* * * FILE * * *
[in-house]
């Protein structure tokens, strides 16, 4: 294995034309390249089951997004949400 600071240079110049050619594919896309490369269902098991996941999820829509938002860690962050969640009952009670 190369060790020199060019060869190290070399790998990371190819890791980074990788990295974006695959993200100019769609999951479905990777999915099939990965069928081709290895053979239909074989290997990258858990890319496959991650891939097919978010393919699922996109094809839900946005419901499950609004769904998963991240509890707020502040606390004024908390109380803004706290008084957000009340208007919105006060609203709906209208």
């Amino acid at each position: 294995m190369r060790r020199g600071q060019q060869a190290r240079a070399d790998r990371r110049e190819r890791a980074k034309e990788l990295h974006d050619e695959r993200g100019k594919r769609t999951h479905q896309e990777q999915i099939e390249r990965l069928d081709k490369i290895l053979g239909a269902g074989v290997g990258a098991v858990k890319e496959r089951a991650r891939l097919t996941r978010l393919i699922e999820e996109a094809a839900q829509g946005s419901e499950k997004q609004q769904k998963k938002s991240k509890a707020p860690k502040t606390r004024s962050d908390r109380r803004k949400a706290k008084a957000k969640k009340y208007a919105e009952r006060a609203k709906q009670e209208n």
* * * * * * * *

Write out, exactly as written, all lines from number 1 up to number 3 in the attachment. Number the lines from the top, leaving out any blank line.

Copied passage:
[in-house]
């Protein structure tokens, strides 16, 4: 294995034309390249089951997004949400 600071240079110049050619594919896309490369269902098991996941999820829509938002860690962050969640009952009670 190369060790020199060019060869190290070399790998990371190819890791980074990788990295974006695959993200100019769609999951479905990777999915099939990965069928081709290895053979239909074989290997990258858990890319496959991650891939097919978010393919699922996109094809839900946005419901499950609004769904998963991240509890707020502040606390004024908390109380803004706290008084957000009340208007919105006060609203709906209208």
């Amino acid at each position: 294995m190369r060790r020199g600071q060019q060869a190290r240079a070399d790998r990371r110049e190819r890791a980074k034309e990788l990295h974006d050619e695959r993200g100019k594919r769609t999951h479905q896309e990777q999915i099939e390249r990965l069928d081709k490369i290895l053979g239909a269902g074989v290997g990258a098991v858990k890319e496959r089951a991650r891939l097919t996941r978010l393919i699922e999820e996109a094809a839900q829509g946005s419901e499950k997004q609004q769904k998963k938002s991240k509890a707020p860690k502040t606390r004024s962050d908390r109380r803004k949400a706290k008084a957000k969640k009340y208007a919105e009952r006060a609203k709906q009670e209208n």